If our children ever figure out what we allowed to have happen to their dreams, they'll murder us in our beds and they'll be right but everything will still be wrong. You can break things only so often and only so badly before they cannot be made whole again. We may be nearing that moment, Armageddon, End Times, Oops!, whatever it's to be called. We will not have to worry about what the day after that happens is called because we will not be here to experience it. But don't worry, we'll blame somebody (just not ourselves) because
that's how we're wired.
-bill kenny

Wednesday, March 23, 2011

Eating the Seed Instead of Planting It

I barely know my way around the produce department of my local grocery so you'll have to ignore (or try to) the presumption of agricultural expertise I'm attempting. Every spring my daughter and I have a go at a backyard vegetable garden--in some of our early attempts we often had bumper crops of weeds. Imagine how disappointed we were to discover no amount of salad dressing helped.

In more recent years, we've shopped for seed packages early and worked hard to prepare our plot prior to planting (say that three times fast; I almost broke my fingers typing it) and with enough water and work, we've had some delicious tomatoes, lettuce and other vegetables.

The key, we long ago realized, is in the seeds--having them, having enough of them, having the right kinds and taking care of them and tending them once they're planted and keeping an eye on them through harvesting.

Even though Norwich may not look like a garden or a farm, the value of seed, knowing when to save it and when to plant it, is still important and perhaps no one knows that better than the volunteers on the Sachem Fund Board who, in the last (almost) three years, have sown three quarters of a million dollars worth of seed (a 50/50 split between the City of Norwich and the Mohegan Tribal Council) across the city for forty-five different projects ranging from the Semiseptsentennial through the Norwich Winter Festival to the Otis Library.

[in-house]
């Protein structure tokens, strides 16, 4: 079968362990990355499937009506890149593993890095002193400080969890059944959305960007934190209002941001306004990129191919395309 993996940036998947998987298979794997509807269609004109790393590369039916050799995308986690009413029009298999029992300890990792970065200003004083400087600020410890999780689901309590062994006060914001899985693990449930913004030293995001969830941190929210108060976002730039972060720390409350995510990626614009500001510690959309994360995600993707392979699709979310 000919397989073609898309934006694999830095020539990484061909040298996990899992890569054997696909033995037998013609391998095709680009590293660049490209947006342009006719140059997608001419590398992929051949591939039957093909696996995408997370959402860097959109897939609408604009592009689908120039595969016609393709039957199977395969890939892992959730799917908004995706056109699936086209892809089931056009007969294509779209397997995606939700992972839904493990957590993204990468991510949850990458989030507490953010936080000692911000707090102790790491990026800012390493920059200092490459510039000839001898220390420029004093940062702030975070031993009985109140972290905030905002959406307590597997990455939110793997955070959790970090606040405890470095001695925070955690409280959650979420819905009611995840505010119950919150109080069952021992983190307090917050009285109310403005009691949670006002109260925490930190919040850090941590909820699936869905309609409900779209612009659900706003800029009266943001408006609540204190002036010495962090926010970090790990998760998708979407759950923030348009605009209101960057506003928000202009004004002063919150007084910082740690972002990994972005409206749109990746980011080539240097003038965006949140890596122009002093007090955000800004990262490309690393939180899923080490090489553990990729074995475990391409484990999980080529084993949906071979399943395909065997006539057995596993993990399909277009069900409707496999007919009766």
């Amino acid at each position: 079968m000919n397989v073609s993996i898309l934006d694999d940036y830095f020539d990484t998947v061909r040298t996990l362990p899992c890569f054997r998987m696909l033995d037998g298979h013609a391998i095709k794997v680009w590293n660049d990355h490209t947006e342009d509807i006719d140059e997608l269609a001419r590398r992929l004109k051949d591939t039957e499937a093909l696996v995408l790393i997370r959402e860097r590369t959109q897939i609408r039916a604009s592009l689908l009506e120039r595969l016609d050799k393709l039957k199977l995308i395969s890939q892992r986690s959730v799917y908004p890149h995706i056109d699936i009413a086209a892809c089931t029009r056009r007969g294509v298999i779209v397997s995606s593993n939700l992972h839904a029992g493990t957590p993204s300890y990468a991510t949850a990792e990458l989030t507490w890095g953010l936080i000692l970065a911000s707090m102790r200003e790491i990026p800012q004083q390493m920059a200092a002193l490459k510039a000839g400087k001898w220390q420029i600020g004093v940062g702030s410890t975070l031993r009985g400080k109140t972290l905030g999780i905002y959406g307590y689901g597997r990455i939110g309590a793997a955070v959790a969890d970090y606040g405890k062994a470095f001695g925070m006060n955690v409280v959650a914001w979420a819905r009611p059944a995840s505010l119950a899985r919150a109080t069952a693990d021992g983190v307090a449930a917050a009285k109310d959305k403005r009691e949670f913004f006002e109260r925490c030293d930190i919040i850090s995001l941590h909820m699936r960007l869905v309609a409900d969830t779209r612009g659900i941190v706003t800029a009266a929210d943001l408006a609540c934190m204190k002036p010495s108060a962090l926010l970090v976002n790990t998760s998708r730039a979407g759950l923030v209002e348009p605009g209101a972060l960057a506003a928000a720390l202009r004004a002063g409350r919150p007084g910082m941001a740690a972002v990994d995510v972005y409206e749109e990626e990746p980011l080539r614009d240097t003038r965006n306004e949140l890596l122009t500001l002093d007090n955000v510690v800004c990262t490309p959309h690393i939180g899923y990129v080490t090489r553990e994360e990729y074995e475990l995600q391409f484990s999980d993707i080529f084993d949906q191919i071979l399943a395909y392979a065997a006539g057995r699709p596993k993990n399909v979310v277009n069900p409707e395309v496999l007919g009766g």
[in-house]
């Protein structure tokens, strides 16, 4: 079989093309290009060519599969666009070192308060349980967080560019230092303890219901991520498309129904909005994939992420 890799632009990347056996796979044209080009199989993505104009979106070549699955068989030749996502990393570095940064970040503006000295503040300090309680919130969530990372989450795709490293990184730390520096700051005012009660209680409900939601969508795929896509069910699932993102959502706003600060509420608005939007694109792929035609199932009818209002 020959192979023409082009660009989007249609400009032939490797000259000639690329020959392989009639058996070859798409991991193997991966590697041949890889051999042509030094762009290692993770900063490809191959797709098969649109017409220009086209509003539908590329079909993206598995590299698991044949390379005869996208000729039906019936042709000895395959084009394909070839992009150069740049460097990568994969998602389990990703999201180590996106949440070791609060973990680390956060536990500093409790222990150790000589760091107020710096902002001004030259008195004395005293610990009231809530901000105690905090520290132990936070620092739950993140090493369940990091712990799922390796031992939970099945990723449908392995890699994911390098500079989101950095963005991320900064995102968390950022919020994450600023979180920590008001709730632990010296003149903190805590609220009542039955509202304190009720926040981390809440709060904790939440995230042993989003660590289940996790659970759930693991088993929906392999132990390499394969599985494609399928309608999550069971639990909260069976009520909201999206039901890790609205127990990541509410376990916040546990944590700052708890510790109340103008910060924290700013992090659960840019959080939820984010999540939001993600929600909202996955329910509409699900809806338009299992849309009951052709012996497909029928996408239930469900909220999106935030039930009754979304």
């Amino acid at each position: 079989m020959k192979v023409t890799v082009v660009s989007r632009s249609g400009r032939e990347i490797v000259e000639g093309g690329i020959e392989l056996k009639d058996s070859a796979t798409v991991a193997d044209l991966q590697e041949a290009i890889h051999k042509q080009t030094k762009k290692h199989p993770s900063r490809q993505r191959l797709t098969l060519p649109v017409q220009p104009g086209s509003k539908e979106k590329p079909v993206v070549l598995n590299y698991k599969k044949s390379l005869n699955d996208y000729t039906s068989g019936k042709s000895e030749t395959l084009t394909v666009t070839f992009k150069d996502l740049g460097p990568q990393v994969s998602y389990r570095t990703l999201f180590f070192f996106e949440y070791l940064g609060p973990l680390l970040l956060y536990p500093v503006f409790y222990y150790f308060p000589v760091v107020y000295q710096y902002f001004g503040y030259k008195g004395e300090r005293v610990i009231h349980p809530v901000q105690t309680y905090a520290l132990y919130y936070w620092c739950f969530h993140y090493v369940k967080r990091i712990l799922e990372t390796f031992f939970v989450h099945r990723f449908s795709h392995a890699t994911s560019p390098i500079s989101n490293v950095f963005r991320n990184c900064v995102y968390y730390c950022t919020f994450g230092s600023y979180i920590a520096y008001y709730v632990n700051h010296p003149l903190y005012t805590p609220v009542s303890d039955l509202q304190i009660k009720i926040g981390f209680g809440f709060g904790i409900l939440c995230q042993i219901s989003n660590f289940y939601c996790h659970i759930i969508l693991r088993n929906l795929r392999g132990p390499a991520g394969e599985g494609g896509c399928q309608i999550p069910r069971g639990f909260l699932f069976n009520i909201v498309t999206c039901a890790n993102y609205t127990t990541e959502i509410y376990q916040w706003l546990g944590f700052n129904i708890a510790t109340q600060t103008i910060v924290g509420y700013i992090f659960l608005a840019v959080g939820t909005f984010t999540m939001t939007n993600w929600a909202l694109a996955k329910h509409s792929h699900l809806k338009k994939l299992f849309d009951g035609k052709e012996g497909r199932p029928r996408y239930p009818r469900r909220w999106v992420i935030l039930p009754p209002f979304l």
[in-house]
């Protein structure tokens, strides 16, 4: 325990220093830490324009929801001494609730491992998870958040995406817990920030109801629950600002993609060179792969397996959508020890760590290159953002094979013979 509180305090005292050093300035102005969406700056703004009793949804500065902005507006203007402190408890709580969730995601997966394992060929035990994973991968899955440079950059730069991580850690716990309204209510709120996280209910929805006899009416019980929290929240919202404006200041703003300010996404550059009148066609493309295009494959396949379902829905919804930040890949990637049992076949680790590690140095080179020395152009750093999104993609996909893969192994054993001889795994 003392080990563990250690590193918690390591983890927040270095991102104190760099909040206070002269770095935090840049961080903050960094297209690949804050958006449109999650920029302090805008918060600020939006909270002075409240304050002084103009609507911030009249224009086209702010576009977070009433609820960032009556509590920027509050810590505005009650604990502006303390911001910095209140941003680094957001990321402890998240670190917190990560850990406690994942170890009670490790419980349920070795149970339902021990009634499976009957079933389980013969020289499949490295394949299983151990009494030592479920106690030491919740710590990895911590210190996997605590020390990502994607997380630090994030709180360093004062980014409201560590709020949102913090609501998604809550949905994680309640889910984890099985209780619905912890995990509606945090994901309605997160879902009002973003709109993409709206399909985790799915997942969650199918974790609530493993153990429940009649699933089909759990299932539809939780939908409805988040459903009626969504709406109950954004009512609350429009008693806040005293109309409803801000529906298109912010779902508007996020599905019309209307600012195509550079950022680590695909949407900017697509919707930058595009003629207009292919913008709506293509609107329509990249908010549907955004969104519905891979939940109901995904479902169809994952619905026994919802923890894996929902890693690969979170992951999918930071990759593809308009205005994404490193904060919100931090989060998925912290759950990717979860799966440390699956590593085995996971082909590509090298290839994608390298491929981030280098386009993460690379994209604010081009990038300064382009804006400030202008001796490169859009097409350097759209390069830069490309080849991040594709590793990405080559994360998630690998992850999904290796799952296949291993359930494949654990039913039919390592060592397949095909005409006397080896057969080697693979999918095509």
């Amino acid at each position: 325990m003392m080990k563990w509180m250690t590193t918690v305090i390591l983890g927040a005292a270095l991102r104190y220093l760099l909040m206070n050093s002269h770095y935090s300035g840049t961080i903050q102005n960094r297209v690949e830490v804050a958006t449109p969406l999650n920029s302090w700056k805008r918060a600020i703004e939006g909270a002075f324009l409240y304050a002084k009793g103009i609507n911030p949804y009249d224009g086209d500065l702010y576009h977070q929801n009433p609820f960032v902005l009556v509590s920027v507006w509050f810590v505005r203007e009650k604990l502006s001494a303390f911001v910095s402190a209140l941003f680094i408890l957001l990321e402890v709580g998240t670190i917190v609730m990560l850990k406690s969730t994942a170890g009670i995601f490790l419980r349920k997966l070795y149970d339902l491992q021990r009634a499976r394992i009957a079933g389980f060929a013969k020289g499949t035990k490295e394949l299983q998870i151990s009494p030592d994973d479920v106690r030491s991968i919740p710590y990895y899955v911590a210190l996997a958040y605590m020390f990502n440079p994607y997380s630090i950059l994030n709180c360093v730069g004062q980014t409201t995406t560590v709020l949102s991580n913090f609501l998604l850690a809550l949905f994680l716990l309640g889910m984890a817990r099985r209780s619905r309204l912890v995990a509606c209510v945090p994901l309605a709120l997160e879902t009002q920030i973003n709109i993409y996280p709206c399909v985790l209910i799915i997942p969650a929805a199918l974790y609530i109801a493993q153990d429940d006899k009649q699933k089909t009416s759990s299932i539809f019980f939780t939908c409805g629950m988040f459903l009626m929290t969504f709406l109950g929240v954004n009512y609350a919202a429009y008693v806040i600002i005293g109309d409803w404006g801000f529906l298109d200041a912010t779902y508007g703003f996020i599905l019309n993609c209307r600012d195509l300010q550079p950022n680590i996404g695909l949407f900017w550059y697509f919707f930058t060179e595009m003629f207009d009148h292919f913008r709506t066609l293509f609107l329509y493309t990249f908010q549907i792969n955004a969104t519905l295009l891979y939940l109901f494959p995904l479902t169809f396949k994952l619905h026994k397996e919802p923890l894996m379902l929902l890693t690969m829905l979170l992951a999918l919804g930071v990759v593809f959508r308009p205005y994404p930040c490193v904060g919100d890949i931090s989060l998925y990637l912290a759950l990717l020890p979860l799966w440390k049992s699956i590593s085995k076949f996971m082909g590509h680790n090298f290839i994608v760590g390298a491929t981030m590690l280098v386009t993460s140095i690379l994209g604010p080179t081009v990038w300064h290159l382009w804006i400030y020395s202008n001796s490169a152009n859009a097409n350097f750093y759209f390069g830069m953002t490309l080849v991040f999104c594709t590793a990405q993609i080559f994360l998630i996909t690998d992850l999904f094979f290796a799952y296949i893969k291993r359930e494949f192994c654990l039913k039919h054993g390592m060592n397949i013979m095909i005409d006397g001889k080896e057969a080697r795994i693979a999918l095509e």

You may have thought hard economic times had ended the work of the Sachem Fund Board but meeting last week, the Board decided to use the funds it still has (or some of them depending,on the size and scale of the projects) to again serve as an impetus for the economic, cultural and recreational growth Norwich needs to maintain and enhance in its efforts to become again someplace its residents wish to come home to.

Applications for the Sachem Fund must reach the office of the Comptroller by 4:30 PM, Monday, 2 May. Application information and details can be found on the City's website. Those whose initial applications are accepted will make presentations to the Fund Board Wednesday evening, May 11th and final decisions will be announced on June 1st. If you don't ask, the answer is automatically 'no' and for too long too many have felt there's a "No" in Norwich, so if you have a program and need help, you should apply for consideration.

The challenges facing the Sachem Fund Board as they begin their selection process are many, aside from the obvious, 'to whom should grants be given?' Gauging the impact of supporting one project over another, analyzing the return on the investment to the city and measuring the overall positive effect in enhancing our quality of life are all integral to the very reason why the fund was created and are important components in assuring the Sachem Fund serves its vision and purpose.

When you look at the budget of the City of Norwich in the last three years, it's more than three hundred million dollars, which dwarfs the three quarters of a million dollars in disbursements from the Sachem Fund. But don't tell that to the Chelsea Gardens Foundation, or to Artworks, or to United Community and Family Services, all of whom asked for and received money for people and programs we all use and from which we benefit. Sometimes, size isn't as important as knowing what to leverage for maximum gain and when.